DENVER, Pa. – Condition was king across the board in Morphy’s $2.6 million Spring Toy Auction, with a battle royal waged for premier examples of early American toys and folk art. The April 4-5 sale was topped by a circa-1885 William Demuth & Co. smoking Punch cigar advertising figure, which blazed past its presale estimate to knock down $207,000 (all prices quoted include 15 percent buyer’s premium).
Circa 1885 Wm. Demuth & Co. painted zinc cigar advertising figure of Punch, 18 inches tall, ex L.C. Hegarty collection, $207,000.
Many areas of strength were evident, according to Morphy’s chief operating officer, Dan Morphy. “We were especially pleased with the early American bell toys,” Morphy said. “Some came with provenance from the L.C. Hegarty collection, one of the finest toy collections ever assembled. Those particular toys were in great demand.” Standouts in the group included a Merriam 15-inch cast-iron and tin depiction of a boy standing on a belled platform pulled by a horse. In near-mint condition, it achieved $47,150, nearly twice its high estimate. Another bell toy, a J. & E. Stevens 7½-inch cast-iron rarity known as the “Baby Quieter,” more than tripled expectations to earn $27,600. The toy’s name comes from its depiction of a father reclining on a couch with baby rattle in hand, reading a newspaper as he balances his baby on one leg.
“Antique and vintage marbles did fantastically well,” Morphy said. “We had people bidding live, online and on the phones. There were six marbles that brought more than $5,000 apiece.” The star of the category was a monumental 1 9/16-inch Indian Mag Lite marble with deep cobalt-blue coloration and crisp outer bands in a rainbow of colors. In near-perfect condition, it rolled to $9,200 against an estimate of $4,000-$6,000.
Several examples of the Kyser & Rex Roller Skating mechanical bank have come to auction over the past few years, but most collectors agree that the one in Morphy’s sale – with provenance from the L.C. Hegarty and Stanley Sax collections – trumped all others, condition wise. With its appealing action that propels skaters around the rink after a coin is deposited, the circa-1880s money box earned an above-estimate price of $184,000 in the sale.
A selection of rare figural skittles (ninepins) sets was offered, many of them German made and of papier-mâché. A set of nine Steiff animal skittles with three original striped-wood balls sold for $18,400 against an estimate of $1,000-$2,000. Following closely behind was a frog set comprised of seven smaller frogs in formal attire, housed inside a larger toad container on metal wheels. It leaped past its estimate to land at $17,800.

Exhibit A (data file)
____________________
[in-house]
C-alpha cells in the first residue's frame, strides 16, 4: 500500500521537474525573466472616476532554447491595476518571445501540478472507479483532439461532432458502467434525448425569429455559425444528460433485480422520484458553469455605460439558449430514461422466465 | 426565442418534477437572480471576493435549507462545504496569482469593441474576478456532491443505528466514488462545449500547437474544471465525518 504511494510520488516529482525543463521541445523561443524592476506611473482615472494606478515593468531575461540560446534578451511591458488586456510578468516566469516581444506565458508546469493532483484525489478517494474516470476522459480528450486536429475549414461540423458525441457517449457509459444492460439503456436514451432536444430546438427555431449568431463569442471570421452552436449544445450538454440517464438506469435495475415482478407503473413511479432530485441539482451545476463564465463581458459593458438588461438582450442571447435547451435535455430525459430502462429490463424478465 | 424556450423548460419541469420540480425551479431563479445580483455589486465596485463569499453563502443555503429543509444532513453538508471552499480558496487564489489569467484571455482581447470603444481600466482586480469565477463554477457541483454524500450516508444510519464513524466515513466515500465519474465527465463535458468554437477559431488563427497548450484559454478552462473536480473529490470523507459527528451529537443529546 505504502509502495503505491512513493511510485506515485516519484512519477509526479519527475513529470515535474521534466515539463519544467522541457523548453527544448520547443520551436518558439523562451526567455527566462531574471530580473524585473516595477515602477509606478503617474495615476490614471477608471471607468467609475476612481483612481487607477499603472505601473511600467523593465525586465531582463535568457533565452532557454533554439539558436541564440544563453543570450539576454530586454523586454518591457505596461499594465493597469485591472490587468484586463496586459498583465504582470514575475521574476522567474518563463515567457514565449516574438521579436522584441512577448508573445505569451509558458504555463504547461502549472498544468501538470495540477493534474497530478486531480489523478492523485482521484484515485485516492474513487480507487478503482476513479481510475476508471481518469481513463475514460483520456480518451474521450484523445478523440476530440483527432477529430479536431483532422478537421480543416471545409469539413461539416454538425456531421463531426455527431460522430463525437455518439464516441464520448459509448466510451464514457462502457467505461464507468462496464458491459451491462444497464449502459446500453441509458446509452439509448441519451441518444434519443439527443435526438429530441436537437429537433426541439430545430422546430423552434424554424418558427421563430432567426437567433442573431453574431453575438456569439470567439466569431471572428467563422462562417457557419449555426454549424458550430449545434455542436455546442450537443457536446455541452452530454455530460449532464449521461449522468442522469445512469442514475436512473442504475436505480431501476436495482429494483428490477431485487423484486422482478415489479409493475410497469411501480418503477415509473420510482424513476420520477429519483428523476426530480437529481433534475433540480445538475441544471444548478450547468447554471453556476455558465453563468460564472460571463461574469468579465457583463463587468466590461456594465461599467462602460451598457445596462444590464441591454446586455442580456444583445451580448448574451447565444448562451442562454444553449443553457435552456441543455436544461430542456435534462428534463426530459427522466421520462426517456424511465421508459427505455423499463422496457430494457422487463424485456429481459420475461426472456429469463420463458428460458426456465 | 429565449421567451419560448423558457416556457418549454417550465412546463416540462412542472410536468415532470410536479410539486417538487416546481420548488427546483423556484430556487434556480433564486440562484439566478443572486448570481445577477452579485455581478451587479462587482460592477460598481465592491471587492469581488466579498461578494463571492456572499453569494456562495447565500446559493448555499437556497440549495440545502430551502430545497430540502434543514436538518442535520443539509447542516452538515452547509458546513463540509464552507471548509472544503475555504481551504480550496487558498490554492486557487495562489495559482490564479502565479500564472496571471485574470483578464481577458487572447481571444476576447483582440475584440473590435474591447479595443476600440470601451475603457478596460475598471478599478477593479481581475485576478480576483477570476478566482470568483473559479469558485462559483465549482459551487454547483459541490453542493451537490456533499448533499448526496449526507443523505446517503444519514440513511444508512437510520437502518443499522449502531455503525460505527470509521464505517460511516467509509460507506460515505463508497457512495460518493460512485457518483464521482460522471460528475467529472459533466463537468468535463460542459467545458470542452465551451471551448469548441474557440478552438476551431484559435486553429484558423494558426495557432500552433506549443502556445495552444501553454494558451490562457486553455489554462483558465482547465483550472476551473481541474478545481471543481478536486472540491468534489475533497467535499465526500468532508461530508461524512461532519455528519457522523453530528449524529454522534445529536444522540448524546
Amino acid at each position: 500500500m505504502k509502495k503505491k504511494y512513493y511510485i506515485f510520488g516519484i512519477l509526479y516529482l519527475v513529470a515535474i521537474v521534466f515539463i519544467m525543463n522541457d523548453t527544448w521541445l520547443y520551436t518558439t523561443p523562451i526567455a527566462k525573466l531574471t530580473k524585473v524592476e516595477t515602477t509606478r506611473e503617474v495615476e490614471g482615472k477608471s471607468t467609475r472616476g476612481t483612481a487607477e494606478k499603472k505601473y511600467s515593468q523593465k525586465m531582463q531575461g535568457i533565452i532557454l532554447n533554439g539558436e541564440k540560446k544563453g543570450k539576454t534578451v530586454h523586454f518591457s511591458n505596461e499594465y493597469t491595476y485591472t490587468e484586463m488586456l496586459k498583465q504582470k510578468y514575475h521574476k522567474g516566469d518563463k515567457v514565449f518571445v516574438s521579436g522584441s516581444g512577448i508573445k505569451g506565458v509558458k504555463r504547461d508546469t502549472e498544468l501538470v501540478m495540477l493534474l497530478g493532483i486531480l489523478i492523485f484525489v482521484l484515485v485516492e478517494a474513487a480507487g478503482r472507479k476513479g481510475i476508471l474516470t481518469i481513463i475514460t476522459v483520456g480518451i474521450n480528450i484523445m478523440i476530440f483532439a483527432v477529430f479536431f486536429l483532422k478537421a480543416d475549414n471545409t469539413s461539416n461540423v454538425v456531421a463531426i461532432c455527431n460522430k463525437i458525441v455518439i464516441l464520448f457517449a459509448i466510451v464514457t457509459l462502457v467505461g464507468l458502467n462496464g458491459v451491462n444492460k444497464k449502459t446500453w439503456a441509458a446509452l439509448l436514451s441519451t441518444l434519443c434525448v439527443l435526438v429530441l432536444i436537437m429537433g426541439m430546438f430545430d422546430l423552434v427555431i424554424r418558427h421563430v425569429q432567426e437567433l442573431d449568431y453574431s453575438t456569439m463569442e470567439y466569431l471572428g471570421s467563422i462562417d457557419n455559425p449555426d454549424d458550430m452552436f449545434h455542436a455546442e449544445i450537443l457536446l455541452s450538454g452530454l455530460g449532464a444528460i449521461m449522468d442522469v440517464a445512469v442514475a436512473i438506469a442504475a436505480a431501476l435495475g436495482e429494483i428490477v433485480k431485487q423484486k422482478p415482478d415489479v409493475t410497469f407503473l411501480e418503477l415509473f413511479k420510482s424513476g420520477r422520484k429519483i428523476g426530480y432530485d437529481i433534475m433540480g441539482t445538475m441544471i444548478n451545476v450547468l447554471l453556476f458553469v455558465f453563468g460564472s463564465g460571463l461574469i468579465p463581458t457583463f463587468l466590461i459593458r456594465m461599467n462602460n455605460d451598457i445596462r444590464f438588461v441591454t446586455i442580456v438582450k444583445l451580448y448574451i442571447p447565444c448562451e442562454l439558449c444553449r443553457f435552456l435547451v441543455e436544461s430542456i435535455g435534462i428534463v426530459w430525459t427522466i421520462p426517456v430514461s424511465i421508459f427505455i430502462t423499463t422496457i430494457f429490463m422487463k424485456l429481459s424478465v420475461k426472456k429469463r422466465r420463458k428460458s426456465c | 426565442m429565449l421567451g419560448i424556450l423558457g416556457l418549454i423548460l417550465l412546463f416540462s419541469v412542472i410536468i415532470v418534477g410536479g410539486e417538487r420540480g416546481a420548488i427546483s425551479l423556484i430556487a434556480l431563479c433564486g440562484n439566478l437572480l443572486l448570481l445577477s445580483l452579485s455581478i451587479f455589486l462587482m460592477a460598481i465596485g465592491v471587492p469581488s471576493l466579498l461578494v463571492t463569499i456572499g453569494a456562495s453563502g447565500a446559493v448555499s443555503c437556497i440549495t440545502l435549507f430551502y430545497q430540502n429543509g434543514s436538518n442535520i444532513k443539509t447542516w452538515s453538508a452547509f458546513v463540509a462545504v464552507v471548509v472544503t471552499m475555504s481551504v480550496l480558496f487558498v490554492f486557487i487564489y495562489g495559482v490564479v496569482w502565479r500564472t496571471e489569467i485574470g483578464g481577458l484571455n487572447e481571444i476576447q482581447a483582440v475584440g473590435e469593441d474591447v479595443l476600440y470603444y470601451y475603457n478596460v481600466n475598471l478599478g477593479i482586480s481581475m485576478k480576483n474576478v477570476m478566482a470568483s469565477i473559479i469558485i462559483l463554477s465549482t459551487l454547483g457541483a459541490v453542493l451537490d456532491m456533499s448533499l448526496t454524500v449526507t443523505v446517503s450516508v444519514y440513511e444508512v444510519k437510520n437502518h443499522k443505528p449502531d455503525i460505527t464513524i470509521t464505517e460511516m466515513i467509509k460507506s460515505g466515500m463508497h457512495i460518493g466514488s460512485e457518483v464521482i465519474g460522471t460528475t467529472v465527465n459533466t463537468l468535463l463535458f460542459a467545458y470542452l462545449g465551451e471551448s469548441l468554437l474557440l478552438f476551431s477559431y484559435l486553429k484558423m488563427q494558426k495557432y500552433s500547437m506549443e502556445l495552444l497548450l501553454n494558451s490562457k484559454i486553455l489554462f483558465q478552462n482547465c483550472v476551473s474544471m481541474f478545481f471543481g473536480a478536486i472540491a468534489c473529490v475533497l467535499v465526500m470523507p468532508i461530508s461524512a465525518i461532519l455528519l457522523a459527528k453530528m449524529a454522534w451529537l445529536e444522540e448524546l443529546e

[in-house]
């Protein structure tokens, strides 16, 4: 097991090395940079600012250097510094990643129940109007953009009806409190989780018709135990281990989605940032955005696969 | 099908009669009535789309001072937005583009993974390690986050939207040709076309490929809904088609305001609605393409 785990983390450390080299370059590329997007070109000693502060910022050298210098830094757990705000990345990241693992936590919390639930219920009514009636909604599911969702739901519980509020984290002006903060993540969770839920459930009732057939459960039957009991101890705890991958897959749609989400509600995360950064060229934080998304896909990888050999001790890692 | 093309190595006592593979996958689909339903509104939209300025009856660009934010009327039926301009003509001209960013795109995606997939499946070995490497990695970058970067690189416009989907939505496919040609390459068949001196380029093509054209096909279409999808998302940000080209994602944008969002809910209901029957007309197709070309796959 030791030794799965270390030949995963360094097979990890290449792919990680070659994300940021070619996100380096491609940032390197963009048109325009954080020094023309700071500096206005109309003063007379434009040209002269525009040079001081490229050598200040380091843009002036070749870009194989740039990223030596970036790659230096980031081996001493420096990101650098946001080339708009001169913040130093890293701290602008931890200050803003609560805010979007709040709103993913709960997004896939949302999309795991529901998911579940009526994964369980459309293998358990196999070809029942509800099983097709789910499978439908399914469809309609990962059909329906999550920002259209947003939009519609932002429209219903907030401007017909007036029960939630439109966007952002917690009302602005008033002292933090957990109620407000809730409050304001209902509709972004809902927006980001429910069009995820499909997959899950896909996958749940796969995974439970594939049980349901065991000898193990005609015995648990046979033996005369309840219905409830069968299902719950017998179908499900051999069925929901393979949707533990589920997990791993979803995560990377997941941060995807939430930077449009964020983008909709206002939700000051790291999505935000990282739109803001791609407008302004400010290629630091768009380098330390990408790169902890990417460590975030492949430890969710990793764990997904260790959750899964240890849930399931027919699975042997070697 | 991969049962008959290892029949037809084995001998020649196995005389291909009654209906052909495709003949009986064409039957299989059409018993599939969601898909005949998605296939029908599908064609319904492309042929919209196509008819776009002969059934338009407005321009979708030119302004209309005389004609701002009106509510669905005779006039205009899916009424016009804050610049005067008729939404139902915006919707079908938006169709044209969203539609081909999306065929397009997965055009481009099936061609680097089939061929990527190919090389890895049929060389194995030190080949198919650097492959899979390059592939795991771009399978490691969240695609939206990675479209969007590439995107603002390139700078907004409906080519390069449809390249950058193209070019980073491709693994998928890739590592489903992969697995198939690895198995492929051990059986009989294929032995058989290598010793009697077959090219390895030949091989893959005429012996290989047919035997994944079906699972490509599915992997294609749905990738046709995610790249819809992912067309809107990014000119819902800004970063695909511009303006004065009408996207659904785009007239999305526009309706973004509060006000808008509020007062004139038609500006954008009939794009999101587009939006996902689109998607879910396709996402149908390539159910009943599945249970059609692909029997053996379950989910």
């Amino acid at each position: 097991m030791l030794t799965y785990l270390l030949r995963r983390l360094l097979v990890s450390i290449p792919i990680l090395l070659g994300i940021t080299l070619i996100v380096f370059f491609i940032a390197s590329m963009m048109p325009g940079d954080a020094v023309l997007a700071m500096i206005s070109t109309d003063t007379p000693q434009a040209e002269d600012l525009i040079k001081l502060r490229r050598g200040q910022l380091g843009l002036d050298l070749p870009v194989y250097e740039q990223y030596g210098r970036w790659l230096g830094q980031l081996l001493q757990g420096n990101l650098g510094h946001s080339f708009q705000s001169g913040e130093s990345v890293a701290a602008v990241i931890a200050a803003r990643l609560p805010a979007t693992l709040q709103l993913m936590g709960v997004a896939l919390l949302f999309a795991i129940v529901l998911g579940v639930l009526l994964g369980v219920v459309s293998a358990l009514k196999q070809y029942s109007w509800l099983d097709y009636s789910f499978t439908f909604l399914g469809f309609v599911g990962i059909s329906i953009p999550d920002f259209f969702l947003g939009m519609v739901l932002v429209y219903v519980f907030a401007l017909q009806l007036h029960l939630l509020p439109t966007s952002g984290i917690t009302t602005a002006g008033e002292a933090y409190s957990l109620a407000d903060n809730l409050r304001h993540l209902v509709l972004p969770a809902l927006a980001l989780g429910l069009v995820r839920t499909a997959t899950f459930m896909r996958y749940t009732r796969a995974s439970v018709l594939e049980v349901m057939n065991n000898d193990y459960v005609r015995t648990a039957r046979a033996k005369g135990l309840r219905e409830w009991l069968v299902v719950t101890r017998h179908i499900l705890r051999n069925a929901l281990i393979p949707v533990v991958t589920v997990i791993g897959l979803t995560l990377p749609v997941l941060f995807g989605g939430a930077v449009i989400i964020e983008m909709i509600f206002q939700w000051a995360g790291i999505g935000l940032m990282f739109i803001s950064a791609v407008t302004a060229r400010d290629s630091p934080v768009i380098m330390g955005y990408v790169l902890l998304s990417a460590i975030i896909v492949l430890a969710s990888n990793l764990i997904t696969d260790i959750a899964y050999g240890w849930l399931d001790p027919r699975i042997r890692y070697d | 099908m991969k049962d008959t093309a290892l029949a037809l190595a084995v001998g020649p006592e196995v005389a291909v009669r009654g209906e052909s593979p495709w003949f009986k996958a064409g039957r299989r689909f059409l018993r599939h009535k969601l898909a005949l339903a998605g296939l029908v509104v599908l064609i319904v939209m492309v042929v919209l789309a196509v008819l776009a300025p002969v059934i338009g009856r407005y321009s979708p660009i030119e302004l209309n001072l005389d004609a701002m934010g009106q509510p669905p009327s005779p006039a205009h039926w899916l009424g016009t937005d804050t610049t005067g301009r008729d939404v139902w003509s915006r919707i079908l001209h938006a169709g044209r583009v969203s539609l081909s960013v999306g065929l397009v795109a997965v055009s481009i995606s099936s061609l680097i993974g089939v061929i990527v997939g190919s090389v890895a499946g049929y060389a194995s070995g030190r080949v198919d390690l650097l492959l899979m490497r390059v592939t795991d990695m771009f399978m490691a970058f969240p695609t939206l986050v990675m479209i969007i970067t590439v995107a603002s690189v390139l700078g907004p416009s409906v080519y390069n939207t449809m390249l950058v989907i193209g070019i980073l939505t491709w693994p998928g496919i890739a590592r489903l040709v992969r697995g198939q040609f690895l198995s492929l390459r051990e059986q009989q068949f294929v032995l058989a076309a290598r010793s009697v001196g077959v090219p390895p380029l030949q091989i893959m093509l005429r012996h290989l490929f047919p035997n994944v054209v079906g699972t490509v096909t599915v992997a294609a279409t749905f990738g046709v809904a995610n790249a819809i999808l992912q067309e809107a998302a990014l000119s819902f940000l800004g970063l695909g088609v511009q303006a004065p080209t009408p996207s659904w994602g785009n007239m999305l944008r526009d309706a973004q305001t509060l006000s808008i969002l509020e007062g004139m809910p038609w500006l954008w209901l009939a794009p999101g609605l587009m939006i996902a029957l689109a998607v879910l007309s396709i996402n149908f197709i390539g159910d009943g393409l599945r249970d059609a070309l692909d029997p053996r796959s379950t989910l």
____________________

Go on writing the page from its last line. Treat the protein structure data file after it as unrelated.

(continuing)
Vehicular toys are never short of suitors, especially the rare examples. There was no stopping a superb Carpenter cast-iron Tally-Ho coach pulled by a four-horse team. Exhibiting bright original paint, the 27-inch-long American classic ran full speed ahead to an $86,250 finish. Another cast-iron delight, a Hubley 1930s Indian motorcycle with original policeman and sidecar passenger sped past its predicted selling price of $2,000-$3,000 to settle at $16,100.
European tin was especially buoyant, although the most surprising aspect was not the prices realized; it was the fact that most of the toys went to American buyers. “We had expected the Europeans to be the big buyers because of the weak dollar versus stronger euro,” said Dan Morphy, “but it didn’t turn out that way. Many of the toys were mint in the box and some of the best examples known to exist. American bidders proved to be very competitive.” Among the top lots in this section were a boxed 10-inch Lehmann Snick Snack (man walking two playful dogs), which sold for an amazing $22,425; and a very scarce Lehmann wind-up tinplate swing with cloth-dressed doll, which more than doubled its high estimate at $11,500.
Exquisite craftsmanship, eye-pleasing original paint and humorous subject matter combined to make the 18-inch zinc counter display of a cigar-smoking Punch character the sale’s blue-ribbon lot. Dressed in his familiar ruff-collared red waistcoat, green knee-pants and decoratively trimmed jester’s cap, the figure was described in Morphy’s catalog as being the “best example of only a few known.” Enhanced by its provenance through the L.C. Hegarty collection, the figure was bid to $207,000.
With $2.6 million gross against an overall high estimate that had been set at $2-$2.3 million, Dan Morphy dispelled the all too frequently heard complaint that a recessionary economy is hurting the auction business. “People say the economy is soft, but that’s just not the case from our vantage point,” said Morphy. “Collectors are hungry for good, clean merchandise that’s fresh to the market. If it’s rare and in really nice condition, the money is definitely out there for it.”
Morphy Auctions, a division of Geppi’s Entertainment Auctions & Publications, will conduct its fall sale Sept. 11-13. For information, call 717-335-3435 or e-mail firstname.lastname@example.org. Visit Morphy’s online at www.morphyauctions.com.